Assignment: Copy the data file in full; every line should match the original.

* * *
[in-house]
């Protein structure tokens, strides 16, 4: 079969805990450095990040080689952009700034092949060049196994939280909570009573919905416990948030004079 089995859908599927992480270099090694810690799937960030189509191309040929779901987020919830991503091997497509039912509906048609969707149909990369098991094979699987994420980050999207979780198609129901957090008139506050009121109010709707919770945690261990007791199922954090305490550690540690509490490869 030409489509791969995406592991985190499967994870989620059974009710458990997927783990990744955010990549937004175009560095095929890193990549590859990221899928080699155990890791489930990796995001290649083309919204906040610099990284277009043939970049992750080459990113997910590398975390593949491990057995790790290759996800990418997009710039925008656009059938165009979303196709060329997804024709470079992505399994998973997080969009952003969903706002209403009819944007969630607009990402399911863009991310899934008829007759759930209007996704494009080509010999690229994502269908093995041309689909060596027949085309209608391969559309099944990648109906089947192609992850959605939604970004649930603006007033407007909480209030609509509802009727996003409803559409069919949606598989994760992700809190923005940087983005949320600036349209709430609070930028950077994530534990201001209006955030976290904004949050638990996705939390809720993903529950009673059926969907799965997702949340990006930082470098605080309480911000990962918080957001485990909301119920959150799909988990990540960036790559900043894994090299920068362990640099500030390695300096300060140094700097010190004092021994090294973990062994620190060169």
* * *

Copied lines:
[in-house]
């Protein structure tokens, strides 16, 4: 079969805990450095990040080689952009700034092949060049196994939280909570009573919905416990948030004079 089995859908599927992480270099090694810690799937960030189509191309040929779901987020919830991503091997497509039912509906048609969707149909990369098991094979699987994420980050999207979780198609129901957090008139506050009121109010709707919770945690261990007791199922954090305490550690540690509490490869 030409489509791969995406592991985190499967994870989620059974009710458990997927783990990744955010990549937004175009560095095929890193990549590859990221899928080699155990890791489930990796995001290649083309919204906040610099990284277009043939970049992750080459990113997910590398975390593949491990057995790790290759996800990418997009710039925008656009059938165009979303196709060329997804024709470079992505399994998973997080969009952003969903706002209403009819944007969630607009990402399911863009991310899934008829007759759930209007996704494009080509010999690229994502269908093995041309689909060596027949085309209608391969559309099944990648109906089947192609992850959605939604970004649930603006007033407007909480209030609509509802009727996003409803559409069919949606598989994760992700809190923005940087983005949320600036349209709430609070930028950077994530534990201001209006955030976290904004949050638990996705939390809720993903529950009673059926969907799965997702949340990006930082470098605080309480911000990962918080957001485990909301119920959150799909988990990540960036790559900043894994090299920068362990640099500030390695300096300060140094700097010190004092021994090294973990062994620190060169």